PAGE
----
Open Government – Briefing to Minister Hipkins, part two: Proactive Disclosure
As we explained in our previous article, Aotearoa New Zealand has been a member of the Open Government Partnership since 2013, and NZCCL has participated in the work to develop and deliver the action plans members of the OGP are required to co-create with civil society and the public.
In December 2021, the Council contributed to a briefing to the Minister for Public Services (Chris Hipkins) from several organisations that have been involved in the work to develop the next action plan.
Part one of our contribution concerned the continuing problem of the government introducing legislation containing secrecy clauses.
This second part of our contribution set out the opportunity that the Council thinks the government should grasp, to improve its proactive publication efforts.
Improving proactive disclosure of information
This government has made significant progress with proactive disclosure, including adoption of Cabinet Office Circular 18(4) on publication of Cabinet papers, publication by some ministers of briefings they’ve received from departments, and publication of ministerial diaries.
New Zealand’s proactive disclosure practices have grown up organically over the decades since the passage of the OIA, generally in response to Ombudsmen conveying consistent lines of interpretation about where withholding grounds do not apply, or where the balance of public interest favours disclosure. This can lead to good institutional support for the disclosures, rather than seeing them as an unwelcome external imposition.
However, there are also problems with practices that have grown up organically. These generally stem from two sources: the lack of a policy or legislative framework to regulate or guide this activity, and each Minister and department deciding how to give effect to the various proactive disclosure initiatives. This has led to what can be fairly described as patchy performance. An approach that relies only on policy instead of legislation can also be more easily reversed by different ministers or a change in government.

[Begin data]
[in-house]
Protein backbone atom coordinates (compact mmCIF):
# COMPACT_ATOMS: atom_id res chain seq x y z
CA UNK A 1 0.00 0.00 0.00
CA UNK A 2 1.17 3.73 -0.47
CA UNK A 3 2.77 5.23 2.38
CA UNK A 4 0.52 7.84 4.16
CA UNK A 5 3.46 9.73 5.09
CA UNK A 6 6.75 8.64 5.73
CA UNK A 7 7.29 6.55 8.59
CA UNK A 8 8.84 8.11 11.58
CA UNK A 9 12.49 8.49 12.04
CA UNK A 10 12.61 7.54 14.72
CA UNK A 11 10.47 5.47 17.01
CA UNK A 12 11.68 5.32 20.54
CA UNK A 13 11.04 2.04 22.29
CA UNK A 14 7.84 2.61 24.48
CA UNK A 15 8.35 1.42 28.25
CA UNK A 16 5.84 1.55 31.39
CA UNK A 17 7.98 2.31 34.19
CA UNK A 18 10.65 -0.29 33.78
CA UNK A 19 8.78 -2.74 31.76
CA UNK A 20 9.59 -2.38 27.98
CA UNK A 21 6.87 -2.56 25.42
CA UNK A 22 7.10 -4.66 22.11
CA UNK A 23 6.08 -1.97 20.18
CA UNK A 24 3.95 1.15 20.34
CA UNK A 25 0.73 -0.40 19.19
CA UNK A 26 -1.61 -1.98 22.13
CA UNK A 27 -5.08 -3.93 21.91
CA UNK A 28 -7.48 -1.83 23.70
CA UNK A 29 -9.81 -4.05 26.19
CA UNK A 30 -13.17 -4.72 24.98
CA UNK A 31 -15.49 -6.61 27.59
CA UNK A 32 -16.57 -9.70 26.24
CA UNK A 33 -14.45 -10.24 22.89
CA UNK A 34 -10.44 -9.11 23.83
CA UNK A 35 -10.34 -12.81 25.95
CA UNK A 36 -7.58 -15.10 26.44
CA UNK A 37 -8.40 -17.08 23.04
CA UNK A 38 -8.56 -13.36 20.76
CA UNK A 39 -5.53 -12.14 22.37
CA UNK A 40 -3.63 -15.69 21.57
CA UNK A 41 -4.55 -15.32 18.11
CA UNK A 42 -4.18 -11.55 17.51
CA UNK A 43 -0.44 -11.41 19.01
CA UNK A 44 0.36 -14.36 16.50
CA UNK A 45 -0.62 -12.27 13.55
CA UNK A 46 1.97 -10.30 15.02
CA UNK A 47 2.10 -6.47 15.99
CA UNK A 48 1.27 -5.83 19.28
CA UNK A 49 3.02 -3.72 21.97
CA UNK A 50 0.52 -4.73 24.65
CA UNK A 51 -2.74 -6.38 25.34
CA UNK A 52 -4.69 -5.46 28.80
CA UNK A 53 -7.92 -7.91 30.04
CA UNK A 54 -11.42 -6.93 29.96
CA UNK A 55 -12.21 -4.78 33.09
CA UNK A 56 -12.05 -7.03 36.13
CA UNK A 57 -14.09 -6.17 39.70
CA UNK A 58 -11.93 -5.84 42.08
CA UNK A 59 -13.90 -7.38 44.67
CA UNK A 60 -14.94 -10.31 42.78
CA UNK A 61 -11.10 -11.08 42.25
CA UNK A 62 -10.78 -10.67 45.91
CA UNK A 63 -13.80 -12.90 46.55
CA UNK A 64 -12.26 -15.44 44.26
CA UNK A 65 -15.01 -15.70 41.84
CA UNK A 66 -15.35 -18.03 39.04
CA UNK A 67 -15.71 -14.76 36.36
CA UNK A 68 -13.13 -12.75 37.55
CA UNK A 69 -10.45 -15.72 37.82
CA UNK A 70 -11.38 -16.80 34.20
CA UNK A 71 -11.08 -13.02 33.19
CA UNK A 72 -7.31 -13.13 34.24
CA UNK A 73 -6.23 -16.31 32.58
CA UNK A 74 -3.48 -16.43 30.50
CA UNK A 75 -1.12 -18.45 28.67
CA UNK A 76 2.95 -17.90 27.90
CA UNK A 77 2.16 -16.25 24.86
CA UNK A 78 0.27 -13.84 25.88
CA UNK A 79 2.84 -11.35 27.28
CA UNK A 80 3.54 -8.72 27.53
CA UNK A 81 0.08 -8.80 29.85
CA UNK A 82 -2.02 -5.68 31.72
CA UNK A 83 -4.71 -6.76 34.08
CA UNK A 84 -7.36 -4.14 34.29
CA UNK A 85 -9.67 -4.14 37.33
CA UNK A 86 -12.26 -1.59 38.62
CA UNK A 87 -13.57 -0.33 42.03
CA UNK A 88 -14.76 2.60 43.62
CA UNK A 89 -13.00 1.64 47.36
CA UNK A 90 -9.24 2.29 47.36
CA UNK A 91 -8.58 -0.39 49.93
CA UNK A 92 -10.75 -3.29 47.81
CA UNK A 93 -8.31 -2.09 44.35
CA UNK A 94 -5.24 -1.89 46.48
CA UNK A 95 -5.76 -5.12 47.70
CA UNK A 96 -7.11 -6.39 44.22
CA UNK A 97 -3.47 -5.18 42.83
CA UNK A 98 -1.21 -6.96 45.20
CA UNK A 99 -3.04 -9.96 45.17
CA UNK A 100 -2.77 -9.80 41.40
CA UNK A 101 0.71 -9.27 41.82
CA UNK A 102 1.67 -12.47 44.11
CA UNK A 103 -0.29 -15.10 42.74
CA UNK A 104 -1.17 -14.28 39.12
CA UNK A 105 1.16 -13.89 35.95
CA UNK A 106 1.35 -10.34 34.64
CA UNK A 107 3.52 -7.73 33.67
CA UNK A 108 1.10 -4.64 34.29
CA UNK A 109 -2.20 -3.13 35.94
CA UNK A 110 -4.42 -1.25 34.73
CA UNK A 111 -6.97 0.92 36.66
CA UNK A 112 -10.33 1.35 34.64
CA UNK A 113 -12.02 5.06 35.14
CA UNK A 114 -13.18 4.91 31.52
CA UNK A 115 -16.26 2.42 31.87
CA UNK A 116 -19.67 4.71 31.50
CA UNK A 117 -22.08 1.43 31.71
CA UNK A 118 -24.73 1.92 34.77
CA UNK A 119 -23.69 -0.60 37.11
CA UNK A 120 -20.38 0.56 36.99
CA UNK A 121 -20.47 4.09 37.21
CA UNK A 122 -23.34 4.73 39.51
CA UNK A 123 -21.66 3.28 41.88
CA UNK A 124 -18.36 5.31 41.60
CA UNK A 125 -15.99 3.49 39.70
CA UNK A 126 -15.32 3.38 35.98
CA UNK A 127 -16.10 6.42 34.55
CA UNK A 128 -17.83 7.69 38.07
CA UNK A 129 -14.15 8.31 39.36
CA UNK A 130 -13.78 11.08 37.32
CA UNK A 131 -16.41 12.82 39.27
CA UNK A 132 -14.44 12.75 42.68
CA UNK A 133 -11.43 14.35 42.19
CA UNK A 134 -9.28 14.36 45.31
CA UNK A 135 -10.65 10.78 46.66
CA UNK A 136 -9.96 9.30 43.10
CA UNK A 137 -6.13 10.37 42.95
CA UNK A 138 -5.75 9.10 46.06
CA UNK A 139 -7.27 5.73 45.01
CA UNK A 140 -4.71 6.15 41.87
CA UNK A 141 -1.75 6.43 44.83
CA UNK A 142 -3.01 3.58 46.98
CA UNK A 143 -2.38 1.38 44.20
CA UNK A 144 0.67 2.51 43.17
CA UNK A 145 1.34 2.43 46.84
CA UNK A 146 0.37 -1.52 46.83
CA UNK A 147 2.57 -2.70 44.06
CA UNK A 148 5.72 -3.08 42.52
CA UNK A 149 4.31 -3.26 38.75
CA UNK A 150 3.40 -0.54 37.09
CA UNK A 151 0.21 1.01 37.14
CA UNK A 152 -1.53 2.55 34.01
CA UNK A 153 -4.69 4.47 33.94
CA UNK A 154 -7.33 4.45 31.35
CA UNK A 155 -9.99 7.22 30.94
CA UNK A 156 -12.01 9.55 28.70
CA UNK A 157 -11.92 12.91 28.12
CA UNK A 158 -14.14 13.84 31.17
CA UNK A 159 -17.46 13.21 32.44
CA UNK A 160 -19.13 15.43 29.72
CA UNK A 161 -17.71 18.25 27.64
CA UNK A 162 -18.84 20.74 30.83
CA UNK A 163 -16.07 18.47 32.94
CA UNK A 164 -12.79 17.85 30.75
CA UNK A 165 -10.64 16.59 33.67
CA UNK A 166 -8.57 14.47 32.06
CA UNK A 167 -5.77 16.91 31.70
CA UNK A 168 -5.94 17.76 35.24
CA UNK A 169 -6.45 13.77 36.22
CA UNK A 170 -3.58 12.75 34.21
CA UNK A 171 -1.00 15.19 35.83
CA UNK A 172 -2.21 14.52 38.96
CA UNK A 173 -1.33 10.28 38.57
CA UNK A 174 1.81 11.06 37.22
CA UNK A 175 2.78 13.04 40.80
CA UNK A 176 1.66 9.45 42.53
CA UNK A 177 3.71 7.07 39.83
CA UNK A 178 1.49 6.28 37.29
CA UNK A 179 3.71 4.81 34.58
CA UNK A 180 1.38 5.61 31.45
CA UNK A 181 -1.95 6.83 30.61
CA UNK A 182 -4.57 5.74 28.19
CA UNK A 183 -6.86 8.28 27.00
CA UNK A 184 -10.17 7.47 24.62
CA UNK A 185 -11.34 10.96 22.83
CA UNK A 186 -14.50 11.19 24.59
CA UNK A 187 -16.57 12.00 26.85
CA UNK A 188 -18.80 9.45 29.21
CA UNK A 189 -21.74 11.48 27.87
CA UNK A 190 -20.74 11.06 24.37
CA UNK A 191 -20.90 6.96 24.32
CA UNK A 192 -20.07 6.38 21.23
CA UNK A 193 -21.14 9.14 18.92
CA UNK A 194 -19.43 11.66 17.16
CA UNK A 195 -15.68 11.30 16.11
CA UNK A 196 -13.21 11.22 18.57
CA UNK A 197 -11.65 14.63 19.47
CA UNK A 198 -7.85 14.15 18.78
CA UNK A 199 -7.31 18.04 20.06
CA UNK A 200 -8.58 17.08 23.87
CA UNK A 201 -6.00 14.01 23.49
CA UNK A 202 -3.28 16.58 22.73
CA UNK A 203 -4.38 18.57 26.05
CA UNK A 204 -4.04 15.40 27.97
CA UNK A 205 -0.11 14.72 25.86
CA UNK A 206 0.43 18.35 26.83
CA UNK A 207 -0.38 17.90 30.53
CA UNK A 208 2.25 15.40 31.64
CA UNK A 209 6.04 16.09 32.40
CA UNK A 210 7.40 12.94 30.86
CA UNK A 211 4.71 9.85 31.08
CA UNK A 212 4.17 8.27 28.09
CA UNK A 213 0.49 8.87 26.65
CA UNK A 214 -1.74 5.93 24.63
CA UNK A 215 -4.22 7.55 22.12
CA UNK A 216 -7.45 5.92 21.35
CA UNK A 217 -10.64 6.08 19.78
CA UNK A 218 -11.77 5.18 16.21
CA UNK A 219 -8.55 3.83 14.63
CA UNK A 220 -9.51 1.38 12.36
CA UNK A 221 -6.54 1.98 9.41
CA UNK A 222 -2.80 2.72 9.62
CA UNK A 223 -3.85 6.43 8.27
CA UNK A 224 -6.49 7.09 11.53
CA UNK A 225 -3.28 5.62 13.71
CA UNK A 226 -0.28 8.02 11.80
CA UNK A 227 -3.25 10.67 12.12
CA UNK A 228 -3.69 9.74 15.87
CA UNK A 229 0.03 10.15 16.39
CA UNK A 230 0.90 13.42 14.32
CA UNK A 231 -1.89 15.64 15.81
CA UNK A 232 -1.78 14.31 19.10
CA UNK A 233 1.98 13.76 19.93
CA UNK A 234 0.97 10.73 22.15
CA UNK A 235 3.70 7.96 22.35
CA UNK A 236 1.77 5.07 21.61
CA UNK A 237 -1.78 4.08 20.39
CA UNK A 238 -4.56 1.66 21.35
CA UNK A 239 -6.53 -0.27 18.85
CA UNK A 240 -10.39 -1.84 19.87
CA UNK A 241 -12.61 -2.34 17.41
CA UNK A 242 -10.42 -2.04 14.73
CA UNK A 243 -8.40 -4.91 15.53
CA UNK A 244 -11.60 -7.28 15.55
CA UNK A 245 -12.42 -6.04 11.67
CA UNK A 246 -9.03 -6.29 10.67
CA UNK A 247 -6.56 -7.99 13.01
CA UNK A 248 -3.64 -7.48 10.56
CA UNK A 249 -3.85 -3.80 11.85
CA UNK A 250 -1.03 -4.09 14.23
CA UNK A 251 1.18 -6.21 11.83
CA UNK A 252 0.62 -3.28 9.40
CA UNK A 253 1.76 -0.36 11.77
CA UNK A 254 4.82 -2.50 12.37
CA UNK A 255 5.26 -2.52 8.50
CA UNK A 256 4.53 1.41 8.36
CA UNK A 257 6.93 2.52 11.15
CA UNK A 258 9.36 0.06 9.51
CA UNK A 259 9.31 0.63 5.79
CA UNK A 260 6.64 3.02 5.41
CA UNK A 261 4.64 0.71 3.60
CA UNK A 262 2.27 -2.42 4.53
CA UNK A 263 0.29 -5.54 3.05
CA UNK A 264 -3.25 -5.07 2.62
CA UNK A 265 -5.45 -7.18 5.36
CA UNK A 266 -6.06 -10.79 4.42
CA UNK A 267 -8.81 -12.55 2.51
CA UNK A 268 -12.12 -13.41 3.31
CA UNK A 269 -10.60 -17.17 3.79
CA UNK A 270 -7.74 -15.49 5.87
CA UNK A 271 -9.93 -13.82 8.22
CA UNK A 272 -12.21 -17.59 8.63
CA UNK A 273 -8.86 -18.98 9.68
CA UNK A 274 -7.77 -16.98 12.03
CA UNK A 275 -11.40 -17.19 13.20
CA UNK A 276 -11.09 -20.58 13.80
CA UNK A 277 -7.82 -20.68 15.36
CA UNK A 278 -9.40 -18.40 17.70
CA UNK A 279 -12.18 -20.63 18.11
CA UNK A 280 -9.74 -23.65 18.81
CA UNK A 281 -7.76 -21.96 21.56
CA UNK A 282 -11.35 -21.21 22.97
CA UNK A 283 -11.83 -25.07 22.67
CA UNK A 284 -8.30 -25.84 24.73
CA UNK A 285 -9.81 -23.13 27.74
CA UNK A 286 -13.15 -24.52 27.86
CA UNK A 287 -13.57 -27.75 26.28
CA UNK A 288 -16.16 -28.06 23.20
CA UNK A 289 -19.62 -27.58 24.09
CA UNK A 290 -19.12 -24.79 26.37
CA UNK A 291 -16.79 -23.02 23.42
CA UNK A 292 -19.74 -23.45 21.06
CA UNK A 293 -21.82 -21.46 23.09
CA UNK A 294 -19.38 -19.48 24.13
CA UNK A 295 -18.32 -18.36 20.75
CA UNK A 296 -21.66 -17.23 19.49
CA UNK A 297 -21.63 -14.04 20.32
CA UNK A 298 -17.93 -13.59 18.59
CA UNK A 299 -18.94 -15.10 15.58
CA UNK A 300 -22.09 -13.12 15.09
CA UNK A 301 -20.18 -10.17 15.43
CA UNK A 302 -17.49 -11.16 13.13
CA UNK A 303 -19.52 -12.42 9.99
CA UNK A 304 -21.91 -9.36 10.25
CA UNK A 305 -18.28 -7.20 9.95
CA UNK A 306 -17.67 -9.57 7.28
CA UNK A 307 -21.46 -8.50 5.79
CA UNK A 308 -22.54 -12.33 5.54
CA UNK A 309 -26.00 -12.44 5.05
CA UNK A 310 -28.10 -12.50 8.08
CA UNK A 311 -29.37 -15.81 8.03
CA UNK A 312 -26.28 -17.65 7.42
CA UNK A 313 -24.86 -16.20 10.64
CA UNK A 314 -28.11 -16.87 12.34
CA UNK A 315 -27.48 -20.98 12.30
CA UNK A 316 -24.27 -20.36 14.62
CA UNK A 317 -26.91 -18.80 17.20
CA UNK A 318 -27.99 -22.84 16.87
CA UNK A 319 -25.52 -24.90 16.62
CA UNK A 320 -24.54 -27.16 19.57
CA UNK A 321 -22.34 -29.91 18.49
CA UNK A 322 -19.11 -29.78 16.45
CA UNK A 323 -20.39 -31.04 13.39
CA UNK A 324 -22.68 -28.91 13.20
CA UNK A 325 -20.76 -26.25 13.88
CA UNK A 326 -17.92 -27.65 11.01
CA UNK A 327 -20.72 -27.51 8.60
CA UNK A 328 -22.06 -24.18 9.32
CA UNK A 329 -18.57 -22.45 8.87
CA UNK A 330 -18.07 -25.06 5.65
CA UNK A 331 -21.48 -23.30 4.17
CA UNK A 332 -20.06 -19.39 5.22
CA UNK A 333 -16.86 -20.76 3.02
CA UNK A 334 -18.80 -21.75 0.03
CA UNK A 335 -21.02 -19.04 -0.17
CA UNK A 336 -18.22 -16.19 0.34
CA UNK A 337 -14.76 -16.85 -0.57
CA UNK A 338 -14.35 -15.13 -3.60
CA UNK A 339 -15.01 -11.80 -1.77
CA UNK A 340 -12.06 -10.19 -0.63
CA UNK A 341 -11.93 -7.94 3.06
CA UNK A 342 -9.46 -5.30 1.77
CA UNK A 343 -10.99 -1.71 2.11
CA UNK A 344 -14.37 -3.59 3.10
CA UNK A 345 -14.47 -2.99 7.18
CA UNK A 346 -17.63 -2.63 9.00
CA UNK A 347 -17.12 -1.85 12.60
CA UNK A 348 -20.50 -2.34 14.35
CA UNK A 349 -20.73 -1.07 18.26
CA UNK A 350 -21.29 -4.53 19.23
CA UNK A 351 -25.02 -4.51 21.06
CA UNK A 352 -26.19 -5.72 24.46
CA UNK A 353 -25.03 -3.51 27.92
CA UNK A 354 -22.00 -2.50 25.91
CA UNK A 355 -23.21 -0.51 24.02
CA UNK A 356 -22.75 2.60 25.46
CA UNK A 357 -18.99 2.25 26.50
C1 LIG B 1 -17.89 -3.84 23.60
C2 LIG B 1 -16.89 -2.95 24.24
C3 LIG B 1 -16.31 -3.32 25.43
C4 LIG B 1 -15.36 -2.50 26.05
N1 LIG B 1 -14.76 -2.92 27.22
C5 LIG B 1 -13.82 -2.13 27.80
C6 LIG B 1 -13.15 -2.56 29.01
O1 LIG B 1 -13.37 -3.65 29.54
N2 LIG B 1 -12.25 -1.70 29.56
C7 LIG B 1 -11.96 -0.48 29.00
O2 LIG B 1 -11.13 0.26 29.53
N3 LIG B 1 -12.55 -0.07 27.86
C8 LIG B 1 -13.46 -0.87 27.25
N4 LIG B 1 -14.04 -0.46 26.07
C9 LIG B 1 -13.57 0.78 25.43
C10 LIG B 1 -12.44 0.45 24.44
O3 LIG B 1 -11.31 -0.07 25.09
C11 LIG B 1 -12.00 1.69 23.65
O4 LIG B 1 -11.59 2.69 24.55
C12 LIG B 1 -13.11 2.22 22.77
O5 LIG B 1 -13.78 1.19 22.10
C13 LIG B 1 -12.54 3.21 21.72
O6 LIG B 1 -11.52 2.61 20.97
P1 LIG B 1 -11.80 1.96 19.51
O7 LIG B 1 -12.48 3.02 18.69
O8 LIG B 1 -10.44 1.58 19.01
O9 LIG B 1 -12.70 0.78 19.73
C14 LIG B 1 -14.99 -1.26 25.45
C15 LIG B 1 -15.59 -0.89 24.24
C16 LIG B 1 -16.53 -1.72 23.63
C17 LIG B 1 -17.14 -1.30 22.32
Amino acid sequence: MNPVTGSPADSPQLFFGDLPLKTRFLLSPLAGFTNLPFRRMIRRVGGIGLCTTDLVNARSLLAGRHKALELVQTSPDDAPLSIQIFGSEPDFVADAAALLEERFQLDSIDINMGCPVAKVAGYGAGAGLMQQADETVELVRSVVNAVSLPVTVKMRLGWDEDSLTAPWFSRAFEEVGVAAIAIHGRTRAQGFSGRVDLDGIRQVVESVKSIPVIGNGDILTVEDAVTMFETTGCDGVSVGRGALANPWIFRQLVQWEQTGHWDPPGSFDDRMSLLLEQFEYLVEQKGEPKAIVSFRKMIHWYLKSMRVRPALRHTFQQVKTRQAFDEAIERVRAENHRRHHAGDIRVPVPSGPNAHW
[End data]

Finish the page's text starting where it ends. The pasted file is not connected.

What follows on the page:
The Minister of Justice has signalled that he will not make a decision on whether to proceed with a review of the OIA until later in this parliamentary term. This creates an opportunity to do some of the thinking on proactive disclosure in advance of any review. Doing this work in the context of an OGP commitment in the next Action Plan would be ideal, because of the expectations that such work would be done (a) in the open and (b) in conjunction with the public and civil society. It would give effect also to the OIA’s purpose of enabling people to effectively participate in the development of policy.
- This comprehensive collaborative work on proactive disclosure should include:
- What the Information Authority recommended during its existence;
- What freedom of information legislation and non-statutory practice has led to in other countries – learning from other countries is a key aspect of the OGP;
- How the withholding of information from proactively released documents can be challenged before the Ombudsman without people having to make a fresh OIA request for an unredacted copy of it;
- Defining classes of information for proactive disclosure;
- Standards for the formats in which information is released, so that it is as accessible as possible to people with vision impairments (DIA, TKM and the Ombudsman have already done work on this, but again compliance is patchy);
- The creation – with public input to its design – of either a central online portal to which departments must upload these documents (like Norway and Mexico), or mandatory standards for how and where the information is published by each department. Both of these would need to be developed in line with the all-of-government Digital Service Design Standards, which have principles concerning ‘working in the open’ and ‘including service users in the development process’; and
- Co-development of a draft set of amendments to the OIA to incorporate the proposals developed during the commitment, should a review of the OIA be initiated by the Minister of Justice.